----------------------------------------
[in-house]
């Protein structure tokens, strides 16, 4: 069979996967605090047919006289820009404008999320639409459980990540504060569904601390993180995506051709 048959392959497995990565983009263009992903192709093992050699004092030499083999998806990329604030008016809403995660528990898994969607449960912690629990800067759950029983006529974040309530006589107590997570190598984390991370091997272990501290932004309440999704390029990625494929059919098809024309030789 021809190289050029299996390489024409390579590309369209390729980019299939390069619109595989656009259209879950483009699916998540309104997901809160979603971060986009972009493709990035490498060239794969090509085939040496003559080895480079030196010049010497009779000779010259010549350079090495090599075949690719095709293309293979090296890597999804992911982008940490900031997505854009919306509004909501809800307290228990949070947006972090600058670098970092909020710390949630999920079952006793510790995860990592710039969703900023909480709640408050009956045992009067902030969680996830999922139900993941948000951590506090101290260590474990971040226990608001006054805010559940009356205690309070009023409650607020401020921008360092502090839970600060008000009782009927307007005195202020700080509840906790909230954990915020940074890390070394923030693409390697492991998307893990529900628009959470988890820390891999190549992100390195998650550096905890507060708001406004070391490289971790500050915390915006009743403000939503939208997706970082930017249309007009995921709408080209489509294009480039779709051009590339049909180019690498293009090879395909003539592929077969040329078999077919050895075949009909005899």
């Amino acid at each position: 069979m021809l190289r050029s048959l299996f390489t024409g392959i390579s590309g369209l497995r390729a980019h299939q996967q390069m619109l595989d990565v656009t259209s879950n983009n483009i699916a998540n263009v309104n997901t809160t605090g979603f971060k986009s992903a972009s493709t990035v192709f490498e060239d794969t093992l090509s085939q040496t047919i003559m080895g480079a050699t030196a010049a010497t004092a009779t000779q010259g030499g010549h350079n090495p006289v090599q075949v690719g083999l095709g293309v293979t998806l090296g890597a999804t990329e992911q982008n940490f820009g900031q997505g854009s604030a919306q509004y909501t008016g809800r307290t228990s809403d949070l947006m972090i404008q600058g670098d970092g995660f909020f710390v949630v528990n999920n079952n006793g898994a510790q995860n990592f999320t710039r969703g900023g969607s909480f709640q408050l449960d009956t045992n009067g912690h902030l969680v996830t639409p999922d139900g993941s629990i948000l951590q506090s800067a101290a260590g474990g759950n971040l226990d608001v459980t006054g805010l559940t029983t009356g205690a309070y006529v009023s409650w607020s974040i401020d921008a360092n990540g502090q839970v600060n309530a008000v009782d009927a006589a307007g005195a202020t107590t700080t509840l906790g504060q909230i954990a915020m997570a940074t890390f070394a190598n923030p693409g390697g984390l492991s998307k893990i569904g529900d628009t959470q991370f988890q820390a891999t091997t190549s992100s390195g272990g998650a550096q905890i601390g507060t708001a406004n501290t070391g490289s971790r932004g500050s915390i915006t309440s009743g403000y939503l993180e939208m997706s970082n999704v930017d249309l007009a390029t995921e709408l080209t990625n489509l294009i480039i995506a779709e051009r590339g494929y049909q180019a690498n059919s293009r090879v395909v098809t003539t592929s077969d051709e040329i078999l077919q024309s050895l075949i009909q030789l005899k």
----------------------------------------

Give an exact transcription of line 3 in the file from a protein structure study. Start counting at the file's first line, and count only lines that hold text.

């Amino acid at each position: 069979m021809l190289r050029s048959l299996f390489t024409g392959i390579s590309g369209l497995r390729a980019h299939q996967q390069m619109l595989d990565v656009t259209s879950n983009n483009i699916a998540n263009v309104n997901t809160t605090g979603f971060k986009s992903a972009s493709t990035v192709f490498e060239d794969t093992l090509s085939q040496t047919i003559m080895g480079a050699t030196a010049a010497t004092a009779t000779q010259g030499g010549h350079n090495p006289v090599q075949v690719g083999l095709g293309v293979t998806l090296g890597a999804t990329e992911q982008n940490f820009g900031q997505g854009s604030a919306q509004y909501t008016g809800r307290t228990s809403d949070l947006m972090i404008q600058g670098d970092g995660f909020f710390v949630v528990n999920n079952n006793g898994a510790q995860n990592f999320t710039r969703g900023g969607s909480f709640q408050l449960d009956t045992n009067g912690h902030l969680v996830t639409p999922d139900g993941s629990i948000l951590q506090s800067a101290a260590g474990g759950n971040l226990d608001v459980t006054g805010l559940t029983t009356g205690a309070y006529v009023s409650w607020s974040i401020d921008a360092n990540g502090q839970v600060n309530a008000v009782d009927a006589a307007g005195a202020t107590t700080t509840l906790g504060q909230i954990a915020m997570a940074t890390f070394a190598n923030p693409g390697g984390l492991s998307k893990i569904g529900d628009t959470q991370f988890q820390a891999t091997t190549s992100s390195g272990g998650a550096q905890i601390g507060t708001a406004n501290t070391g490289s971790r932004g500050s915390i915006t309440s009743g403000y939503l993180e939208m997706s970082n999704v930017d249309l007009a390029t995921e709408l080209t990625n489509l294009i480039i995506a779709e051009r590339g494929y049909q180019a690498n059919s293009r090879v395909v098809t003539t592929s077969d051709e040329i078999l077919q024309s050895l075949i009909q030789l005899k």